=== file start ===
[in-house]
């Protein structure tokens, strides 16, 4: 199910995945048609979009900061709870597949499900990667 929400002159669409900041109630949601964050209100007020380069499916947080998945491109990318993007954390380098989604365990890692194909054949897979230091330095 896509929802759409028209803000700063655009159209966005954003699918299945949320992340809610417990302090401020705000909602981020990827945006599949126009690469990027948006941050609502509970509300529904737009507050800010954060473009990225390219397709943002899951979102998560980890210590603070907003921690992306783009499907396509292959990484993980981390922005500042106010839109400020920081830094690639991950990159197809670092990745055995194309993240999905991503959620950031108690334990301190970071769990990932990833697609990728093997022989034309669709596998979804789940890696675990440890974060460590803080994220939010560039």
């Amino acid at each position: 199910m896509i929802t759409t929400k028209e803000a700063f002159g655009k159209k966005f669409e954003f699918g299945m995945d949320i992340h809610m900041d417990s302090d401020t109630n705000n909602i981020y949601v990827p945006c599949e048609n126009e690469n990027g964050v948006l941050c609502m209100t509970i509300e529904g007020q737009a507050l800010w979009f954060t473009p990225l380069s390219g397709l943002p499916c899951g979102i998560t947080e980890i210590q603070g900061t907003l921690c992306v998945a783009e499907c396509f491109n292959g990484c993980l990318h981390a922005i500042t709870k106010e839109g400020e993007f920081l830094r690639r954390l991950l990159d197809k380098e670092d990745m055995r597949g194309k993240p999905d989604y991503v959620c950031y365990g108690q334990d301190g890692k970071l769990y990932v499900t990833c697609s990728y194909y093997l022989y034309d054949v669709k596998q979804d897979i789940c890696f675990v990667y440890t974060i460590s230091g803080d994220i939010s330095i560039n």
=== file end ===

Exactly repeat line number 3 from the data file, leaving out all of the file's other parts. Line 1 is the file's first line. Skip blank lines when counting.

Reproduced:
């Amino acid at each position: 199910m896509i929802t759409t929400k028209e803000a700063f002159g655009k159209k966005f669409e954003f699918g299945m995945d949320i992340h809610m900041d417990s302090d401020t109630n705000n909602i981020y949601v990827p945006c599949e048609n126009e690469n990027g964050v948006l941050c609502m209100t509970i509300e529904g007020q737009a507050l800010w979009f954060t473009p990225l380069s390219g397709l943002p499916c899951g979102i998560t947080e980890i210590q603070g900061t907003l921690c992306v998945a783009e499907c396509f491109n292959g990484c993980l990318h981390a922005i500042t709870k106010e839109g400020e993007f920081l830094r690639r954390l991950l990159d197809k380098e670092d990745m055995r597949g194309k993240p999905d989604y991503v959620c950031y365990g108690q334990d301190g890692k970071l769990y990932v499900t990833c697609s990728y194909y093997l022989y034309d054949v669709k596998q979804d897979i789940c890696f675990v990667y440890t974060i460590s230091g803080d994220i939010s330095i560039n």